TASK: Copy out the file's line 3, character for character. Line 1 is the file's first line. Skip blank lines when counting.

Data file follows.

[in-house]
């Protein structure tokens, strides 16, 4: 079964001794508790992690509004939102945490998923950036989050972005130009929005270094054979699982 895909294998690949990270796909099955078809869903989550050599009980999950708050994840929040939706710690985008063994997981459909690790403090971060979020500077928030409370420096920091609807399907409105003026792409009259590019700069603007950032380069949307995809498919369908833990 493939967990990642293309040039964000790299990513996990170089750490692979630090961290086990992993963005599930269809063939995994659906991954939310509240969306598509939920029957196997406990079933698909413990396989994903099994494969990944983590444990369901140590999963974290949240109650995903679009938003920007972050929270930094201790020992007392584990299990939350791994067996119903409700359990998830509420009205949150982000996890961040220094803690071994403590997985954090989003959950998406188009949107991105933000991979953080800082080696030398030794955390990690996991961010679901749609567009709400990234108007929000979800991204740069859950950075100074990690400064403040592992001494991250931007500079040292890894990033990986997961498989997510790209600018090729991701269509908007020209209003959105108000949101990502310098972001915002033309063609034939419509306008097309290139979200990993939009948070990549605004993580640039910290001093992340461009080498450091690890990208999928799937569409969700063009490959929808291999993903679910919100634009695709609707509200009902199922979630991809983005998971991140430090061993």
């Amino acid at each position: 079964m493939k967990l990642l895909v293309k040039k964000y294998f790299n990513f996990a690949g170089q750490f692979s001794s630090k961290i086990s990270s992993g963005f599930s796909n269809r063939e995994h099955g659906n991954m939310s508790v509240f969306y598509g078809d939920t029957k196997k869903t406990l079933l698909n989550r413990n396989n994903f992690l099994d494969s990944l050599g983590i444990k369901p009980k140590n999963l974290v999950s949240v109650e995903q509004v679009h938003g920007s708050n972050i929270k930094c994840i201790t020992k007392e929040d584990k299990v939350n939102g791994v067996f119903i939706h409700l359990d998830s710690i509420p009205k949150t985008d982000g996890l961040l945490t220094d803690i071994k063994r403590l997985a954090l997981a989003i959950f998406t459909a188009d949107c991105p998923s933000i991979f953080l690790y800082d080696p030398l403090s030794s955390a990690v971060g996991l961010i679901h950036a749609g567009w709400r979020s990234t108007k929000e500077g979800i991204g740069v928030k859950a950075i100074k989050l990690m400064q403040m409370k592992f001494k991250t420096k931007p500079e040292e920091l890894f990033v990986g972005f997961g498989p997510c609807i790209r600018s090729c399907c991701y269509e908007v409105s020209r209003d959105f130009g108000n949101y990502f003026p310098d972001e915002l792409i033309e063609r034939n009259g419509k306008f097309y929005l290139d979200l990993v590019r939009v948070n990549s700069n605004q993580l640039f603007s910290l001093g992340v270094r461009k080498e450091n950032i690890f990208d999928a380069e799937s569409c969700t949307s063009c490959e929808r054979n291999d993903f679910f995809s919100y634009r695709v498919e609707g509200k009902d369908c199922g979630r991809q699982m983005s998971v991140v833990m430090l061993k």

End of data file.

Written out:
């Amino acid at each position: 079964m493939k967990l990642l895909v293309k040039k964000y294998f790299n990513f996990a690949g170089q750490f692979s001794s630090k961290i086990s990270s992993g963005f599930s796909n269809r063939e995994h099955g659906n991954m939310s508790v509240f969306y598509g078809d939920t029957k196997k869903t406990l079933l698909n989550r413990n396989n994903f992690l099994d494969s990944l050599g983590i444990k369901p009980k140590n999963l974290v999950s949240v109650e995903q509004v679009h938003g920007s708050n972050i929270k930094c994840i201790t020992k007392e929040d584990k299990v939350n939102g791994v067996f119903i939706h409700l359990d998830s710690i509420p009205k949150t985008d982000g996890l961040l945490t220094d803690i071994k063994r403590l997985a954090l997981a989003i959950f998406t459909a188009d949107c991105p998923s933000i991979f953080l690790y800082d080696p030398l403090s030794s955390a990690v971060g996991l961010i679901h950036a749609g567009w709400r979020s990234t108007k929000e500077g979800i991204g740069v928030k859950a950075i100074k989050l990690m400064q403040m409370k592992f001494k991250t420096k931007p500079e040292e920091l890894f990033v990986g972005f997961g498989p997510c609807i790209r600018s090729c399907c991701y269509e908007v409105s020209r209003d959105f130009g108000n949101y990502f003026p310098d972001e915002l792409i033309e063609r034939n009259g419509k306008f097309y929005l290139d979200l990993v590019r939009v948070n990549s700069n605004q993580l640039f603007s910290l001093g992340v270094r461009k080498e450091n950032i690890f990208d999928a380069e799937s569409c969700t949307s063009c490959e929808r054979n291999d993903f679910f995809s919100y634009r695709v498919e609707g509200k009902d369908c199922g979630r991809q699982m983005s998971v991140v833990m430090l061993k």